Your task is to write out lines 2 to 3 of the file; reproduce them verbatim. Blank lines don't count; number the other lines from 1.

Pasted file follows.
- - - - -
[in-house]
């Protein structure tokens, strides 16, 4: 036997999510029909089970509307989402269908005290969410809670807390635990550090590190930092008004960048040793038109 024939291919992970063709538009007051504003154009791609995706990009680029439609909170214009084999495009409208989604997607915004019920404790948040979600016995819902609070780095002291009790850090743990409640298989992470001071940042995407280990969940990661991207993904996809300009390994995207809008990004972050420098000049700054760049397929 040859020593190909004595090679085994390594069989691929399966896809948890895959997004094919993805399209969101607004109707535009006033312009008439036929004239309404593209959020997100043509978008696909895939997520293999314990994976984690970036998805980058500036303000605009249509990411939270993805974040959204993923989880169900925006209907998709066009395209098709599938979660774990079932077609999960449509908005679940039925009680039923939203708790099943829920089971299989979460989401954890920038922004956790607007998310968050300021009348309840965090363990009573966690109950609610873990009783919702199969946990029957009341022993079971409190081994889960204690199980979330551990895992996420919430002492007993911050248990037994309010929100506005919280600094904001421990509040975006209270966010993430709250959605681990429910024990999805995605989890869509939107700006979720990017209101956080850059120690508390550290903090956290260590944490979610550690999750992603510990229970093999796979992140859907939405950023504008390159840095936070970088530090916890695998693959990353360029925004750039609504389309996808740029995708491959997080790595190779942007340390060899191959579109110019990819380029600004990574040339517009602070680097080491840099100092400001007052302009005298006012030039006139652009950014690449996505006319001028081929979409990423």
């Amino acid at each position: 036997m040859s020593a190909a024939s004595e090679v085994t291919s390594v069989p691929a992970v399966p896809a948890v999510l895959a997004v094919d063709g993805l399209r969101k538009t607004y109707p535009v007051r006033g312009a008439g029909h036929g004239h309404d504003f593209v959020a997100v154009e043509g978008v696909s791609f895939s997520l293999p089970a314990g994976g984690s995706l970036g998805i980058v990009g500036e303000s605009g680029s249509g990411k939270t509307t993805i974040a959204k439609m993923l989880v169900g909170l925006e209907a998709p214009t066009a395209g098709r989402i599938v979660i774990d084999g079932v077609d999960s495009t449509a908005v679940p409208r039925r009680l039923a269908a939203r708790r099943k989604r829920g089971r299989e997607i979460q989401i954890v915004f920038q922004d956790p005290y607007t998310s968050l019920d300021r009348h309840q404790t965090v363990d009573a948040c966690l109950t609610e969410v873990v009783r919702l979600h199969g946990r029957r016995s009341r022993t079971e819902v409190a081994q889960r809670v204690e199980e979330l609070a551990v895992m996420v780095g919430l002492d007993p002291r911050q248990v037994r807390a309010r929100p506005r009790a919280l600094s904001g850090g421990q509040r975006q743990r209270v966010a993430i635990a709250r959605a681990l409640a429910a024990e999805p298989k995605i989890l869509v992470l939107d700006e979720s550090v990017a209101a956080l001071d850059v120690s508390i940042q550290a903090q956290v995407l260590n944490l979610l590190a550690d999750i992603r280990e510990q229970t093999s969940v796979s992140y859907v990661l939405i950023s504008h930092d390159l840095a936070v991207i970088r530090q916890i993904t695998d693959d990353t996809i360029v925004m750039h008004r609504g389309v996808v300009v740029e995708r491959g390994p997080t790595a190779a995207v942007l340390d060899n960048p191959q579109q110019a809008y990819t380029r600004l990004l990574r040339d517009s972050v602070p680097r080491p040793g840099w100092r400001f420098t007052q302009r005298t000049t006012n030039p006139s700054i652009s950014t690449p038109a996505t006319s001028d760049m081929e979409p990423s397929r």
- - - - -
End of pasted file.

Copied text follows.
């Protein structure tokens, strides 16, 4: 036997999510029909089970509307989402269908005290969410809670807390635990550090590190930092008004960048040793038109 024939291919992970063709538009007051504003154009791609995706990009680029439609909170214009084999495009409208989604997607915004019920404790948040979600016995819902609070780095002291009790850090743990409640298989992470001071940042995407280990969940990661991207993904996809300009390994995207809008990004972050420098000049700054760049397929 040859020593190909004595090679085994390594069989691929399966896809948890895959997004094919993805399209969101607004109707535009006033312009008439036929004239309404593209959020997100043509978008696909895939997520293999314990994976984690970036998805980058500036303000605009249509990411939270993805974040959204993923989880169900925006209907998709066009395209098709599938979660774990079932077609999960449509908005679940039925009680039923939203708790099943829920089971299989979460989401954890920038922004956790607007998310968050300021009348309840965090363990009573966690109950609610873990009783919702199969946990029957009341022993079971409190081994889960204690199980979330551990895992996420919430002492007993911050248990037994309010929100506005919280600094904001421990509040975006209270966010993430709250959605681990429910024990999805995605989890869509939107700006979720990017209101956080850059120690508390550290903090956290260590944490979610550690999750992603510990229970093999796979992140859907939405950023504008390159840095936070970088530090916890695998693959990353360029925004750039609504389309996808740029995708491959997080790595190779942007340390060899191959579109110019990819380029600004990574040339517009602070680097080491840099100092400001007052302009005298006012030039006139652009950014690449996505006319001028081929979409990423």
């Amino acid at each position: 036997m040859s020593a190909a024939s004595e090679v085994t291919s390594v069989p691929a992970v399966p896809a948890v999510l895959a997004v094919d063709g993805l399209r969101k538009t607004y109707p535009v007051r006033g312009a008439g029909h036929g004239h309404d504003f593209v959020a997100v154009e043509g978008v696909s791609f895939s997520l293999p089970a314990g994976g984690s995706l970036g998805i980058v990009g500036e303000s605009g680029s249509g990411k939270t509307t993805i974040a959204k439609m993923l989880v169900g909170l925006e209907a998709p214009t066009a395209g098709r989402i599938v979660i774990d084999g079932v077609d999960s495009t449509a908005v679940p409208r039925r009680l039923a269908a939203r708790r099943k989604r829920g089971r299989e997607i979460q989401i954890v915004f920038q922004d956790p005290y607007t998310s968050l019920d300021r009348h309840q404790t965090v363990d009573a948040c966690l109950t609610e969410v873990v009783r919702l979600h199969g946990r029957r016995s009341r022993t079971e819902v409190a081994q889960r809670v204690e199980e979330l609070a551990v895992m996420v780095g919430l002492d007993p002291r911050q248990v037994r807390a309010r929100p506005r009790a919280l600094s904001g850090g421990q509040r975006q743990r209270v966010a993430i635990a709250r959605a681990l409640a429910a024990e999805p298989k995605i989890l869509v992470l939107d700006e979720s550090v990017a209101a956080l001071d850059v120690s508390i940042q550290a903090q956290v995407l260590n944490l979610l590190a550690d999750i992603r280990e510990q229970t093999s969940v796979s992140y859907v990661l939405i950023s504008h930092d390159l840095a936070v991207i970088r530090q916890i993904t695998d693959d990353t996809i360029v925004m750039h008004r609504g389309v996808v300009v740029e995708r491959g390994p997080t790595a190779a995207v942007l340390d060899n960048p191959q579109q110019a809008y990819t380029r600004l990004l990574r040339d517009s972050v602070p680097r080491p040793g840099w100092r400001f420098t007052q302009r005298t000049t006012n030039p006139s700054i652009s950014t690449p038109a996505t006319s001028d760049m081929e979409p990423s397929r």